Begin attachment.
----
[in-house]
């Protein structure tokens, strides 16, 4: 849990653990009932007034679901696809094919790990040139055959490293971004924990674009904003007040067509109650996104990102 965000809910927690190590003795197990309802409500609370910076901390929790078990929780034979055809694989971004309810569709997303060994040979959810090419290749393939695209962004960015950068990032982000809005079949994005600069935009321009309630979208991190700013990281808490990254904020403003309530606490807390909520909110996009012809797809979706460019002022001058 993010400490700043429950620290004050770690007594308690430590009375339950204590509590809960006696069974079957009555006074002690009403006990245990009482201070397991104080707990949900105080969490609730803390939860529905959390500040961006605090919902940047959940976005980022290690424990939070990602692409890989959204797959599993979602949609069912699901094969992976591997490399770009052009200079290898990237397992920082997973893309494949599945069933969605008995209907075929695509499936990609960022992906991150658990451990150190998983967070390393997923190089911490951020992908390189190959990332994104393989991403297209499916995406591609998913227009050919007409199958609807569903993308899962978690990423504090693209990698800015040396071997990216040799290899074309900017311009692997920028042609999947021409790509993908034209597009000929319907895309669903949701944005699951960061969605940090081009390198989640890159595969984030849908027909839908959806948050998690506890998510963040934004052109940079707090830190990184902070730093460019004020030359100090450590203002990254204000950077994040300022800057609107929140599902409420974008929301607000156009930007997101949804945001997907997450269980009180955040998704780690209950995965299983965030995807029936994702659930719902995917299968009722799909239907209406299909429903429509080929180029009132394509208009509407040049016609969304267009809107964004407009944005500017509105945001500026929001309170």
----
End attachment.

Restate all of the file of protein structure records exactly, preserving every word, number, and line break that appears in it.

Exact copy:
[in-house]
């Protein structure tokens, strides 16, 4: 849990653990009932007034679901696809094919790990040139055959490293971004924990674009904003007040067509109650996104990102 965000809910927690190590003795197990309802409500609370910076901390929790078990929780034979055809694989971004309810569709997303060994040979959810090419290749393939695209962004960015950068990032982000809005079949994005600069935009321009309630979208991190700013990281808490990254904020403003309530606490807390909520909110996009012809797809979706460019002022001058 993010400490700043429950620290004050770690007594308690430590009375339950204590509590809960006696069974079957009555006074002690009403006990245990009482201070397991104080707990949900105080969490609730803390939860529905959390500040961006605090919902940047959940976005980022290690424990939070990602692409890989959204797959599993979602949609069912699901094969992976591997490399770009052009200079290898990237397992920082997973893309494949599945069933969605008995209907075929695509499936990609960022992906991150658990451990150190998983967070390393997923190089911490951020992908390189190959990332994104393989991403297209499916995406591609998913227009050919007409199958609807569903993308899962978690990423504090693209990698800015040396071997990216040799290899074309900017311009692997920028042609999947021409790509993908034209597009000929319907895309669903949701944005699951960061969605940090081009390198989640890159595969984030849908027909839908959806948050998690506890998510963040934004052109940079707090830190990184902070730093460019004020030359100090450590203002990254204000950077994040300022800057609107929140599902409420974008929301607000156009930007997101949804945001997907997450269980009180955040998704780690209950995965299983965030995807029936994702659930719902995917299968009722799909239907209406299909429903429509080929180029009132394509208009509407040049016609969304267009809107964004407009944005500017509105945001500026929001309170």